Bands don’t seem to operate like that anymore, there are longer breaks between albums and tours.
No, they don’t. But I think a lot’s changed. It could be that the 70s were closer to the roots of rock n roll, ‘cos it had only been out twenty years. So all the inspiring music and what you listen to when you’re learning your craft, you pick it from the roots of rock n roll. So when you have to do new stuff, you’ve got that attitude in your head. I think now that, all these decades later, it’s probably lost a lot of that.
And then with technology coming in it makes it easier for people. The way we worked you had to get that song in three and a half minutes, you had to play it correctly, with feeling, more or less immediately. Nowadays you can do a chorus and then go ‘well lets cut and paste it into a song’, and that wasn’t what music, or rock n roll particularly was all about. It’s that feeling, it’s not just the right notes.
There’s thousands of musicians who can play the right notes, but can they get any feeling into it? I like to hear the human being playing the keyboard, not wonder if it’s a sample or if there’s a real drummer been anywhere near it.
When were touring, I remember one night there was a girl sitting at the front and she’d been singing along with every song, and Tony stopped the show and he said ‘how old are you?’ and she said ‘fourteen’. And he said to the audience ‘there’s a girl here, fourteen, and she knows every word, and at the back there were 70 year olds and they were headbanging! And they were singing all the words as well [laughs]. And the a lot of the people at the meet & greets are teenagers, so I guess good music will always get through, will always get discovered.“
My theory with David Bowie is that everyone has their own version of him that they think of as theirs. Mine would be the Hunky Dory era, but with your completely different vantage point, what is your David Bowie.
“Well, it’s probably a blend. It’s probably what we went through from The Man Who Sold The World, which taught us what we could do as a rock band, to Bowie’s songwriting really coming through on Hunky Dory. That for me was probably the classic album I think. There was no gimmicks or anything, it was just ‘these are songs, they’re well crafted and well sung. And they’ve got messages and it’s a good product’. And then Ziggy was the concept and that brought it all.
And we were able to bring all that together and put it all in a show. And the Aladdin Sane was what happens when you’re on the road, writing and recording at the same time. It was more rocky. And it was our impressions of America, we probably played a bit different when we were over there; it’s bigger so you think you have to play louder [laughs]. So I guess my Bowie was stretched over four albums.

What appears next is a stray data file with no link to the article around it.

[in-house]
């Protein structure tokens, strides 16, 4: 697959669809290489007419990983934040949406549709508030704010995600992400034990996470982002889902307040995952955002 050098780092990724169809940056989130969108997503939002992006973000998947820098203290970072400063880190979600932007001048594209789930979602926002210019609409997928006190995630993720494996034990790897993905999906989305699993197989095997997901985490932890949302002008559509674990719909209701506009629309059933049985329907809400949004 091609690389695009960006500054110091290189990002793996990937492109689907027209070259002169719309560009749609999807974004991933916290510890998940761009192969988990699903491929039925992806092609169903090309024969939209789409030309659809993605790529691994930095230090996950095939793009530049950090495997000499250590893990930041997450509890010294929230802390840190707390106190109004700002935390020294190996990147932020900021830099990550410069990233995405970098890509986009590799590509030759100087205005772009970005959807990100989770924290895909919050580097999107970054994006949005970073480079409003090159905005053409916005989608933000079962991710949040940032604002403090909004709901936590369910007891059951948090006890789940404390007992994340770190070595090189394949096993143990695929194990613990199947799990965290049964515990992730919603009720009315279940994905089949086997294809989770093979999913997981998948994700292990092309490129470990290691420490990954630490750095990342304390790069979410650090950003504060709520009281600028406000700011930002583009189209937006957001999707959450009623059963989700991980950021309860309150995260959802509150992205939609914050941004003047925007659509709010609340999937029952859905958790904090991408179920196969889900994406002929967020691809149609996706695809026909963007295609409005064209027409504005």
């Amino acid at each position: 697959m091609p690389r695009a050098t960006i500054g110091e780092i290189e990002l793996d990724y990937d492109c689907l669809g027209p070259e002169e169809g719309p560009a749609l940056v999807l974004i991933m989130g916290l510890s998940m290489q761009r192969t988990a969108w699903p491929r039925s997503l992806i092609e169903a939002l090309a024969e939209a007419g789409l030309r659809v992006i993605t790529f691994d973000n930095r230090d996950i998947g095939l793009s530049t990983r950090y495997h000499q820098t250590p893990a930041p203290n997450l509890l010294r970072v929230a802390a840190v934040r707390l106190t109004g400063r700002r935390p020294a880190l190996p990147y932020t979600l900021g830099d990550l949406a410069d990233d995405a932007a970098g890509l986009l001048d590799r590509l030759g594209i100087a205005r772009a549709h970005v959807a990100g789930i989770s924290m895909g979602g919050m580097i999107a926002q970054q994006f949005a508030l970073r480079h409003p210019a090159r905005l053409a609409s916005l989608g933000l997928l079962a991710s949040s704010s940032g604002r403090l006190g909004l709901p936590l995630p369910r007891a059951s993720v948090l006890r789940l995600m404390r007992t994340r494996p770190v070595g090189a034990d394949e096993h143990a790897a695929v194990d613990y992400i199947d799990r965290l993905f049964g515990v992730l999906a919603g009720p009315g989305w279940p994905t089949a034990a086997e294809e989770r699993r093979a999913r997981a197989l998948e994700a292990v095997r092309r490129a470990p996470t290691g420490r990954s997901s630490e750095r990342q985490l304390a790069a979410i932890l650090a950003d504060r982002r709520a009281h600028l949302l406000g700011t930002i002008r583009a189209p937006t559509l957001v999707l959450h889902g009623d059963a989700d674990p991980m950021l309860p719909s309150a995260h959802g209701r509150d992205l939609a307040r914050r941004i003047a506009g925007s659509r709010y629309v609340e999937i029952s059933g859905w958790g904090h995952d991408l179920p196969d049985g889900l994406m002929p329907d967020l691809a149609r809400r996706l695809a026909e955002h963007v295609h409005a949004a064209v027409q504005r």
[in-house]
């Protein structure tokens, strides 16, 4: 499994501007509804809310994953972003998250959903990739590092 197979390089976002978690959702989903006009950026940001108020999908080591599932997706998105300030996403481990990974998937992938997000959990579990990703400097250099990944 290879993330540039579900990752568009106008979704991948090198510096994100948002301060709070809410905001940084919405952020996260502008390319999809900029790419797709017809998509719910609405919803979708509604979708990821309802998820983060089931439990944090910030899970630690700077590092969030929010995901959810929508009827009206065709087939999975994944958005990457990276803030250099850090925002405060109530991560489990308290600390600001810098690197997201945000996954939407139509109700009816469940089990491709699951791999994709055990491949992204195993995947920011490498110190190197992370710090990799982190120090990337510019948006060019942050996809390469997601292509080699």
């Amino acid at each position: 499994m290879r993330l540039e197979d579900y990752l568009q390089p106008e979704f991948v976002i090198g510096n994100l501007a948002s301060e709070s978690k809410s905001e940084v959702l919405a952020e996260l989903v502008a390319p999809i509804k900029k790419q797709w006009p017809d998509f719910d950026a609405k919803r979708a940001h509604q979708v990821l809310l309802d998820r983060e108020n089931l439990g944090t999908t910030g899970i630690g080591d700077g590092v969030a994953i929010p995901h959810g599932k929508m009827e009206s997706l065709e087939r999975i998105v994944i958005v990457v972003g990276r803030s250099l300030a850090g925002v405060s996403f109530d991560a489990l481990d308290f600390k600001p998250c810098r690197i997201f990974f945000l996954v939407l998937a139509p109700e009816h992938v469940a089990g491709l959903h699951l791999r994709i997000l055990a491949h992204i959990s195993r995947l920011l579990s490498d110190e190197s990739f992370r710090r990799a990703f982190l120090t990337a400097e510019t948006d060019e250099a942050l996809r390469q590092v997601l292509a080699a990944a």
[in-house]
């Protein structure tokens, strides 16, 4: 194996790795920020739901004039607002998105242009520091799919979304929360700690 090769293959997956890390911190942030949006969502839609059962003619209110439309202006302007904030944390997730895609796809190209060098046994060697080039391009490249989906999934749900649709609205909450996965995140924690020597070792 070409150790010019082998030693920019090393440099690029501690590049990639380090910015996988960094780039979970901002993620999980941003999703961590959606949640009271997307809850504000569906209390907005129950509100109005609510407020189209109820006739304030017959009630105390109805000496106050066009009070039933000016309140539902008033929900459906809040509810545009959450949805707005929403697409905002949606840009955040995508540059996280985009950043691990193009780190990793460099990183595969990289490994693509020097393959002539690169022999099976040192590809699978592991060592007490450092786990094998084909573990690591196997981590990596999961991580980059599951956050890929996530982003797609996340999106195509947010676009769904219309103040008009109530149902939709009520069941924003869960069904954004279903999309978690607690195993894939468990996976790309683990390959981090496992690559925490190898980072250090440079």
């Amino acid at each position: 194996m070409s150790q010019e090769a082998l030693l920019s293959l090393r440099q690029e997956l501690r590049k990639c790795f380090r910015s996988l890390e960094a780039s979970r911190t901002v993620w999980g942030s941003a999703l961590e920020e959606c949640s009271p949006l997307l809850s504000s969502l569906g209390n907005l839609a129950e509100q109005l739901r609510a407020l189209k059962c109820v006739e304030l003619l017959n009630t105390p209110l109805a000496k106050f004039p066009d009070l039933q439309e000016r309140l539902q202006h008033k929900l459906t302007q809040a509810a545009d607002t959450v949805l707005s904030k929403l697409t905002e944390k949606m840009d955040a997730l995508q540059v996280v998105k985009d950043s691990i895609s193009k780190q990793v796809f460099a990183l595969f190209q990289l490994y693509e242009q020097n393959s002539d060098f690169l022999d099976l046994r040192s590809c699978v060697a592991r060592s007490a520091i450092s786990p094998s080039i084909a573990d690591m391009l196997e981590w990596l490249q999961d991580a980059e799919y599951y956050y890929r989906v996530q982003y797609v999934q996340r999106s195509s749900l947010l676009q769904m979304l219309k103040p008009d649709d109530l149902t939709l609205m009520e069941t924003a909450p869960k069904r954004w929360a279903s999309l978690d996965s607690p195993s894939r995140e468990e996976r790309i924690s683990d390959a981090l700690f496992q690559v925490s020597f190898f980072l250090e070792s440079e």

I guess it ended up being such an iconic character that he created in Ziggy, and he made sure we were all on the same page. You couldn’t stand behind him as a blues guitarist from Huddersfield with ripped jeans and not a clue what he’s all about. And he did a good job of that , he didn’t do it all in a weekend. He would say ‘we’re going to see a play tonight’ and we’d say ‘what’s the play?’. And he’d say ‘I don’t give a shit what the play is, watch the lighting guy, he’s the best one in London.’
So he kind of brought theatre lighting into rock n roll, which hadn’t really been done before. And with clothes it was kind of an education process, we had to know what was happening to make it all believable. It was a good journey, we weren’t just musicians playing things.”
How closely did you follow his career afterwards? Did you buy his records, see his shows?
“I saw him a couple of times. I kind of like the weird side of him, as opposed to the Let’s Dance commercial stuff. Cat People (Putting Out Fire), weird concepts like that, I always felt that was David.
He never sang like anybody else or worked like anybody else. When you hear “Mickey Mouse has grown up a cow” coming out of the lounge you wonder ‘What the hell is that all about’, you know [laughs]. And that’s why I liked him, it was the weird, freaky side. For me he was one of the most creative individuals in music. And as a songwriter he had that ability to point you in a direction, even if it was weird.
And at the end of the song, you had your own story, you knew what it was about. It might not be what he meant it to be about, and it you ask a hundred thousand people you might end up with a hundred thousand different stories. But that was his talent, he could write it so that you could contribute to it, he didn’t join up all the dots.“
And one last question, will you be doing any U Boat songs?
“[Laughs] No, definitely not!”
Before their gig at Liverpool Arts Club, Banjo spoke to Creep Show about egos, remaining childlike and being lonely.
With New Order drum maestro Stephen Morris’ autobiography now published, Banjo catches up with the post punk legend.
With their new album Abolition of the Royal Familia proving that The Orb are still at the peak of their powers, Sun 13’s Banjo talks to main man Alex Paterson.
Punk rock progenitor and one-quarter of arguably the greatest ever punk band, The Sex Pistols in conversation with Sun 13’s Banjo